The Future of Credit Cards Under Threat

Posted by Keith Ash on Jun 9, 2023 11:01:00 AM


Sens. Dick Durbin (D-Ill.)t, Peter Welch (D-Vt.), Roger Marshall (R-Kan.), and J.D. Vance (R-Ohio) have re-introduced the bipartisan Credit Card Competition Act of 2023 (CCCA). Companion legislation was introduced in the House by Reps. by Lance Gooden (R-Texas) and Zoe Lofgren (D-Calif.).

Building on debit card reforms enacted by Congress in 2010, the bill would instruct the Federal Reserve to issue regulations to ensure that:

  • Banks in four-party card systems with over $100 billion of assets offer a choice of at least two networks over which an electronic credit transaction may be processed
  • At least one of the networks must be outside of the top two-largest networks, which means that, at this time, a combination of Visa and Mastercard would not comply

Merchants claim this measure will lower their fees, while promising to pass the savings on to consumers. If the past is an indicator of the future, this is unlikely to occur. Research has highlighted that the consumer benefit did not materialize, and merchants and acquirers pocketed the transfer of revenue mandated by prior regulation.

Last September, SRM wrote a detailed blog about this bill highlighting the impacts and implications. Now, we intend to summarize the implications and what impacted stakeholders can do to shelve this catastrophic legislation.

The CCCA would jeopardize the economic viability of credit cards for all issuers, including those with less than $100 billion of assets. Credit cards will be unprofitable, and issuers will likely restrict access to credit. While certain consumers may lose access, others will see material fee increases in other banking products as issuers look to recoup lost revenue. While the bill’s sponsors claim this will not impact smaller institutions, similar claims were made about the original Durbin amendment. Yet, such exempt issuers still saw a significant decline in interchange revenue.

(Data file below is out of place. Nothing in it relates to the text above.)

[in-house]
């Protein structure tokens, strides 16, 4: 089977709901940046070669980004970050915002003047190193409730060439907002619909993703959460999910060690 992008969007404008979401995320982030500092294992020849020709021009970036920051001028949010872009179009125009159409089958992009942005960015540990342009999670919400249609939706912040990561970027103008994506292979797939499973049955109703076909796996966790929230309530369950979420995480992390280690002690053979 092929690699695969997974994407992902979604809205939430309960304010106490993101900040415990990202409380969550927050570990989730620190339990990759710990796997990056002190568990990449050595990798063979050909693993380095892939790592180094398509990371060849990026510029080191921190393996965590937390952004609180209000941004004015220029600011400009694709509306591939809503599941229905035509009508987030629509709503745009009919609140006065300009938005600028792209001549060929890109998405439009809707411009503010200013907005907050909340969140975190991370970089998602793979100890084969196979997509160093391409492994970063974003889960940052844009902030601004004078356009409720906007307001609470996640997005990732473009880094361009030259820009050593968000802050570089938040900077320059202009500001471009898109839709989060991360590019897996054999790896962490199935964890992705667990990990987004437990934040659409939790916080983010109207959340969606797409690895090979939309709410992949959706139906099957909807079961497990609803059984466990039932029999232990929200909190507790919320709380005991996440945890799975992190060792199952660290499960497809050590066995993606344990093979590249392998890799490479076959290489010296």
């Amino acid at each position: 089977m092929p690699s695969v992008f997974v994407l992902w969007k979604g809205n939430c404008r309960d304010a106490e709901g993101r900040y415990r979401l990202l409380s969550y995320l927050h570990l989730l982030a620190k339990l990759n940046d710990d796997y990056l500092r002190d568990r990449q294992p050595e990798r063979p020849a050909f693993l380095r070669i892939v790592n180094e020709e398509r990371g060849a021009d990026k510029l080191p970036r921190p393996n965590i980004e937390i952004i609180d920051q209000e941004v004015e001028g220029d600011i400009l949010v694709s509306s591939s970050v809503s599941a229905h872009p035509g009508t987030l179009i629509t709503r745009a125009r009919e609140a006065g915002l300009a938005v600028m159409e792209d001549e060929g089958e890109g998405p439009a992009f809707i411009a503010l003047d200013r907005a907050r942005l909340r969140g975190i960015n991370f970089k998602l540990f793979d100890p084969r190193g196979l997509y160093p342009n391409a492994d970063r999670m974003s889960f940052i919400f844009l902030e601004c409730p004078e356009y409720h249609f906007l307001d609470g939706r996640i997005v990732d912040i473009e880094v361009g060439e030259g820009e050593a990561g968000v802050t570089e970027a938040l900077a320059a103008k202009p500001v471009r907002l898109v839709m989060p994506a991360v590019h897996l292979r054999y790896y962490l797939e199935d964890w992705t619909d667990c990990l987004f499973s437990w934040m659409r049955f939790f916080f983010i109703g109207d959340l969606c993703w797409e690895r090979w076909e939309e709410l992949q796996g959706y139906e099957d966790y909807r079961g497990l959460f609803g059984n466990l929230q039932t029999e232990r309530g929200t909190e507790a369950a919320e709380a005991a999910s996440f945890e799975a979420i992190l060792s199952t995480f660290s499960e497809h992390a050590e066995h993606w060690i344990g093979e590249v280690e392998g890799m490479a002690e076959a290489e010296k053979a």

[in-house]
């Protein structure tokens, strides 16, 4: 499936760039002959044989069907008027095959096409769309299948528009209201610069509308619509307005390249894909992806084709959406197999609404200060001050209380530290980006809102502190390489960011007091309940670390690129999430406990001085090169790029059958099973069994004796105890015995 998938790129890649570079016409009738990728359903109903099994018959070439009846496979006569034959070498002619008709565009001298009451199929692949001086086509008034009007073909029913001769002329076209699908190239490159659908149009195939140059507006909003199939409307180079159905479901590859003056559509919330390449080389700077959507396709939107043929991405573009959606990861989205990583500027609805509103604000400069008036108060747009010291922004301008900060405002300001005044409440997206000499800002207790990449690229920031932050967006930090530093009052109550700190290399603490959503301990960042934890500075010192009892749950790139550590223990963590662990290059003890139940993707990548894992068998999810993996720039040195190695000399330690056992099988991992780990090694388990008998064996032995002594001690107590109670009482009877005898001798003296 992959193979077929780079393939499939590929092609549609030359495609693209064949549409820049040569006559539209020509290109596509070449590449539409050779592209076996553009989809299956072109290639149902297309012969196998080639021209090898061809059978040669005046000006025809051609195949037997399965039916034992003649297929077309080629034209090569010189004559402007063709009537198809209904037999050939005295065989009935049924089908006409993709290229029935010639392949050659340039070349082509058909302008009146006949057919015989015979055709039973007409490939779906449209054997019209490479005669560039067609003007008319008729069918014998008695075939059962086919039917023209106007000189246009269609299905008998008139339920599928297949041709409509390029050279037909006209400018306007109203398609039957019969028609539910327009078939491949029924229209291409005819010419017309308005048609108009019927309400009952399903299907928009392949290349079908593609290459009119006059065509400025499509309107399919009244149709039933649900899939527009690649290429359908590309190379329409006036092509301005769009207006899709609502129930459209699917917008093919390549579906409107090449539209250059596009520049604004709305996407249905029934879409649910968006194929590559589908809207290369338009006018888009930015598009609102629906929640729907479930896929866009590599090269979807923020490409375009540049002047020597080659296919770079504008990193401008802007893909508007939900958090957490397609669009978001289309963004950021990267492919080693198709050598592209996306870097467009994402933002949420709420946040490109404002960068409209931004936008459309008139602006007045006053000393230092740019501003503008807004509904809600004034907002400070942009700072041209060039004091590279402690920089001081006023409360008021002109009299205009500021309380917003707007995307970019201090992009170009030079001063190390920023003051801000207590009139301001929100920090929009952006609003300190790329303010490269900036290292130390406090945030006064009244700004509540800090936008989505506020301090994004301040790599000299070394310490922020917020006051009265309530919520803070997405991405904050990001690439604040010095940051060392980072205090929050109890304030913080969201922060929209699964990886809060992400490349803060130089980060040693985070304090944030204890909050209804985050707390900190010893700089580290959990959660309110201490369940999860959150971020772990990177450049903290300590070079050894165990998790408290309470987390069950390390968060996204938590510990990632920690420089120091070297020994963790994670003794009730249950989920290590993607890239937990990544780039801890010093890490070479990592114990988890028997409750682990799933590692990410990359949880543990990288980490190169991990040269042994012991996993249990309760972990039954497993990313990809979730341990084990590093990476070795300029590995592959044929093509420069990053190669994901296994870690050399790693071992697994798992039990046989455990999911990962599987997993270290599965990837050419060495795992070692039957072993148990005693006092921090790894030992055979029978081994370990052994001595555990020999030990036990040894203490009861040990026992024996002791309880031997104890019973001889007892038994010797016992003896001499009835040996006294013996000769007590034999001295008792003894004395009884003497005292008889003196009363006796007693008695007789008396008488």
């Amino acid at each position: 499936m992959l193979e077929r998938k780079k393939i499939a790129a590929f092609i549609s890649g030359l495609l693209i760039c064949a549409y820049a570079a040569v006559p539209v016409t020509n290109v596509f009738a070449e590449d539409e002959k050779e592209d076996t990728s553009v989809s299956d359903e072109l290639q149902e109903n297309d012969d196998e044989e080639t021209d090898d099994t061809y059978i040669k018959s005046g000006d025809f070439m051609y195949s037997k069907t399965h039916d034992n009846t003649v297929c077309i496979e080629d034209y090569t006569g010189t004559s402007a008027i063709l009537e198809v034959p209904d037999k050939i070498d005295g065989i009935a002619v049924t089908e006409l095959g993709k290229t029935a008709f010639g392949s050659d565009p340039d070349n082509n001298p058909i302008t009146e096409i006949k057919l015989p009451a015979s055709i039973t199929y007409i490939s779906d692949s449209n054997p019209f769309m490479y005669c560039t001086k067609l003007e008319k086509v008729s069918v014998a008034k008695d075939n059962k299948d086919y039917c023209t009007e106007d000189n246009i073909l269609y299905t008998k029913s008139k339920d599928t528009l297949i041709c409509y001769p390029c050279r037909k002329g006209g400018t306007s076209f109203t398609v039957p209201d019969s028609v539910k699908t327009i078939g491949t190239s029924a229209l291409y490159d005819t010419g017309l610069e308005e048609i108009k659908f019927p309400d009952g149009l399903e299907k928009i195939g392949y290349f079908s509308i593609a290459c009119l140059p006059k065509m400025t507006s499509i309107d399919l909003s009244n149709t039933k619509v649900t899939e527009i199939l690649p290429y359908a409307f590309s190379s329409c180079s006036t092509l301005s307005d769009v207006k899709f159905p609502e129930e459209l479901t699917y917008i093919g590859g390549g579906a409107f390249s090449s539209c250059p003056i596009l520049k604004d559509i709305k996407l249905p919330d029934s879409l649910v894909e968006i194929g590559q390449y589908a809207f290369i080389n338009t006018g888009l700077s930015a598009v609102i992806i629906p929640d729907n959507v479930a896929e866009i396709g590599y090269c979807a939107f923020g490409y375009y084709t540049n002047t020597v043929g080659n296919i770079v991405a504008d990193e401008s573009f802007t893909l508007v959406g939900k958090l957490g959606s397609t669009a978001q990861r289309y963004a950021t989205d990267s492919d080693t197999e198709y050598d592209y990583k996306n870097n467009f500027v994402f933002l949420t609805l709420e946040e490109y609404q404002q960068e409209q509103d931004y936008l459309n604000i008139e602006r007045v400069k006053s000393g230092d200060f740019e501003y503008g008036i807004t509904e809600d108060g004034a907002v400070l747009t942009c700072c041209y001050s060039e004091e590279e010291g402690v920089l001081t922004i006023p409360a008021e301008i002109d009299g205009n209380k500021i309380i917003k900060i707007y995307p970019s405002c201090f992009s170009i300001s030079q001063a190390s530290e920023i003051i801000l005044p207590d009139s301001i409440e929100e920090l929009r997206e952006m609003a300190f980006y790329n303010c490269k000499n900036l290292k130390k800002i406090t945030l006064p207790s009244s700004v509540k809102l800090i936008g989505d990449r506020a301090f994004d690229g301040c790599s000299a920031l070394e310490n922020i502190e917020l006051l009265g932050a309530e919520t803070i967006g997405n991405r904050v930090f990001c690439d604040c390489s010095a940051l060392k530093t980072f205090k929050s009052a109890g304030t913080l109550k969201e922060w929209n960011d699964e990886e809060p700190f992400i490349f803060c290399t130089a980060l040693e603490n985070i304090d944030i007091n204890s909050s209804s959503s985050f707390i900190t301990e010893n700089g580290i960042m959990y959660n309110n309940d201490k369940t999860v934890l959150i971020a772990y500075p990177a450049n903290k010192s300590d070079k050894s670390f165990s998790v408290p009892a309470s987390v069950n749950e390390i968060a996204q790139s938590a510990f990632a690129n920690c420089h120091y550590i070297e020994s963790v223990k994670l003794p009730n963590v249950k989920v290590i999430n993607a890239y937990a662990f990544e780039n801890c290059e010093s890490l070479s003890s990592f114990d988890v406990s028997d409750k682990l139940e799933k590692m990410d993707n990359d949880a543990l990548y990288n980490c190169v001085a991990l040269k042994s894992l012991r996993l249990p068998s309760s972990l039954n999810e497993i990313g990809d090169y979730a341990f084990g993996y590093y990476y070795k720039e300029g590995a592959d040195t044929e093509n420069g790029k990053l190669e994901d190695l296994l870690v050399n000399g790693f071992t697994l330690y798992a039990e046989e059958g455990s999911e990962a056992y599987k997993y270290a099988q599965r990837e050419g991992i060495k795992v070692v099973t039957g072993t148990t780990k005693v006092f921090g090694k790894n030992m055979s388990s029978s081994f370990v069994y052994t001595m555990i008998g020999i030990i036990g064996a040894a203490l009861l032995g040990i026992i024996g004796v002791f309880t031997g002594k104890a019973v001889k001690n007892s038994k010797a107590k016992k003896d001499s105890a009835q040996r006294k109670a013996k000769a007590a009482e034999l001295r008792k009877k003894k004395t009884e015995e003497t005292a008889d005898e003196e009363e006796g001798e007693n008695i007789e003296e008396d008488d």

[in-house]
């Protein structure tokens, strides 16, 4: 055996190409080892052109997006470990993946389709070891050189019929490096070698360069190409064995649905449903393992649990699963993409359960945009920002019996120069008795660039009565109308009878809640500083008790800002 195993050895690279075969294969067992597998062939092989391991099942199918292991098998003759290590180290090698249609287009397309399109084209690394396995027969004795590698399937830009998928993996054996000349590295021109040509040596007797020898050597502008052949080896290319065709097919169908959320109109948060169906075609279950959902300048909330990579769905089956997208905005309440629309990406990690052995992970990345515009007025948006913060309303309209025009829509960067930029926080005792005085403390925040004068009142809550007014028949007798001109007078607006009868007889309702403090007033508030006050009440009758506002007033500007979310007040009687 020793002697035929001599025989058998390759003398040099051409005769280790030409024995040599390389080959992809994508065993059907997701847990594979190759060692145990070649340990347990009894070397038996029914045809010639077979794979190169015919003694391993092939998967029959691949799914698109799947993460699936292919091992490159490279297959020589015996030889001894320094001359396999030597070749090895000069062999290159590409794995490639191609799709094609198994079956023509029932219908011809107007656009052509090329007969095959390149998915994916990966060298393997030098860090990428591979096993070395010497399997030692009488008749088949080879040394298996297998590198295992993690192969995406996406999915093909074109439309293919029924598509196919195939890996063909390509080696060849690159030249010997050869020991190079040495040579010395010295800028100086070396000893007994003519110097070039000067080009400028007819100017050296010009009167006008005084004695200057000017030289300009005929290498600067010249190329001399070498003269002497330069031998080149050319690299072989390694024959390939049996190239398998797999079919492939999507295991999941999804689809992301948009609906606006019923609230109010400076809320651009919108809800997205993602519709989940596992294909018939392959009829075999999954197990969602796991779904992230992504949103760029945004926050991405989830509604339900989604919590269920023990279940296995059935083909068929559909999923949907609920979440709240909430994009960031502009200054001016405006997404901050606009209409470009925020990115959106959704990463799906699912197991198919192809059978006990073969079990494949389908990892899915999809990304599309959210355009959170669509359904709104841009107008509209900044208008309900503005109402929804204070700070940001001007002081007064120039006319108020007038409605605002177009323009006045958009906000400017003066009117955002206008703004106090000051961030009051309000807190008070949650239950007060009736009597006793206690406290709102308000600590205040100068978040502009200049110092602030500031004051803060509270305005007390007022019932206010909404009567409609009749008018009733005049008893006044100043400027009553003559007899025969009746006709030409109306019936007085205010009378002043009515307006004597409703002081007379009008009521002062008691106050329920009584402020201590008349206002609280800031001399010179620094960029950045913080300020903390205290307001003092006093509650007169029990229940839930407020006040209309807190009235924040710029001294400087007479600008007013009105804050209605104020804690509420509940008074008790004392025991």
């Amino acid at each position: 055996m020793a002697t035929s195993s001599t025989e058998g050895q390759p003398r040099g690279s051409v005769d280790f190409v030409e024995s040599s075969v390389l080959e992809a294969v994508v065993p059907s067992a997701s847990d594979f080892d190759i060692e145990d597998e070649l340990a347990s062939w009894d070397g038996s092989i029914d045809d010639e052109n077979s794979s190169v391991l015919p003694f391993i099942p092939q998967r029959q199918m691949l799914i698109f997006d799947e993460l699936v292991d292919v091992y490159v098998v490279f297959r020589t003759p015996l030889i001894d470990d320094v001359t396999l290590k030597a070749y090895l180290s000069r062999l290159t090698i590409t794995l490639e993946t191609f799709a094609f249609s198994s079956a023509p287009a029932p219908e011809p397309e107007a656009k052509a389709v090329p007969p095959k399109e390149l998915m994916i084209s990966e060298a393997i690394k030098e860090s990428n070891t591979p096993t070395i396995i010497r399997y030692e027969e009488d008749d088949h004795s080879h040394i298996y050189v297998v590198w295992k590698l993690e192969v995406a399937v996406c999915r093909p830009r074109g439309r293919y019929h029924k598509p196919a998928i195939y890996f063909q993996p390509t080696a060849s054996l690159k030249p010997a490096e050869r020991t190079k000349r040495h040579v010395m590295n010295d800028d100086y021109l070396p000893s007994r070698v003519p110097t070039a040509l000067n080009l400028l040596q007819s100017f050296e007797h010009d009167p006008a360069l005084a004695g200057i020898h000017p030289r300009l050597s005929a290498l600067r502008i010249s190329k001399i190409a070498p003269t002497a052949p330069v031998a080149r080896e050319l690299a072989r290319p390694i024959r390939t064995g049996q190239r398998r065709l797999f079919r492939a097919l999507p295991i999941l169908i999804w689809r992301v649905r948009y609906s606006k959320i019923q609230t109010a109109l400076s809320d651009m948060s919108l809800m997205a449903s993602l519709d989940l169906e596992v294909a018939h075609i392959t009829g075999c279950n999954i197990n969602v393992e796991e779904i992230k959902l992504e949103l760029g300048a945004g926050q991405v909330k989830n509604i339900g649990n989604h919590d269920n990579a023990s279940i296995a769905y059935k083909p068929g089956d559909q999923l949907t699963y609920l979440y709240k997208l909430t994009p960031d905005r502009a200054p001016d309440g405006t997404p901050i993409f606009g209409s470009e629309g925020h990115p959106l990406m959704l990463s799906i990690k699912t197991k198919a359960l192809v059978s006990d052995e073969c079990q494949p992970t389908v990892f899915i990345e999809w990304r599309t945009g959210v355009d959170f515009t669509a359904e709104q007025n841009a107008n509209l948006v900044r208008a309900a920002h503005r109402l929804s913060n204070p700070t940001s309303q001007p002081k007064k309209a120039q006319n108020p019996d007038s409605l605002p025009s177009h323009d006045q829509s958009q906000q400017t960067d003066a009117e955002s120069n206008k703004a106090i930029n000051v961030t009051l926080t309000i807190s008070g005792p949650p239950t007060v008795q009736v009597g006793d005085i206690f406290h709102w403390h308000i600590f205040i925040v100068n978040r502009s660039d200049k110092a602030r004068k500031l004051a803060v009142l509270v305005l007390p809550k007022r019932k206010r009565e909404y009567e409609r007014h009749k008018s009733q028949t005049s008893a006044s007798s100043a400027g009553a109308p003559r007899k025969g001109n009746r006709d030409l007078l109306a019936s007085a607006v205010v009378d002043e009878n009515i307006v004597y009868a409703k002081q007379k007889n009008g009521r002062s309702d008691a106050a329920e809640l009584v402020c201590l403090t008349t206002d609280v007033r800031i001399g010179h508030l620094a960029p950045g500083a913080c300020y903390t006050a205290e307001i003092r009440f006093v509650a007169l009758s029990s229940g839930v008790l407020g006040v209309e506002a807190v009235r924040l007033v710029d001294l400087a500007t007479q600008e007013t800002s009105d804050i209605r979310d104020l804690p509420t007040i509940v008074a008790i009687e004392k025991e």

The routing volatility and economic uncertainty could cause all but the largest issuers to exit the business. Should this happen, mega-issuers would see rapid growth and an even greater concentration in market share. It is difficult to imagine this legislation benefitting anyone.   

This bill would also introduce significant technical, operational, and financial challenges for issuers that must be addressed. While Sen. Durbin claims that credit interchange disproportionately impacts mom-and-pop merchants, the bill is unlikely to benefit them. Small merchants generally bundle pricing structures with their merchant acquirers, letting the acquirers benefit from any increased competition tied to merchant routing.

If signed into law, the Fed will have a year to prescribe updates to the Electronic Fund Transfer Act that would take effect at least 180 days from the release of the final version.

The Bottom Line

Though overall legislative support for the bill has doubled in recent months, there is still widespread opposition in both the Senate and House, as well as from many facets of the banking community that have sent a letter to every legislator. Sen. Durbin is astute at passing legislation using all means possible such as adding it to another bill as a rider that can get passed through reconciliation. Issuers must be vigilant by working with their associations and contacting elected officials to oppose this bill aggressively.

Keith Ash, Managing Director, Payment Strategy at SRM, has decades of experience in the banking industry, advising leading financial institutions on their strategic payments initiatives. Further inquiries may be made by emailing Keith at

Topics: Visa, Interchange, credit card competition act, Durbin, Mastercard, Issuers

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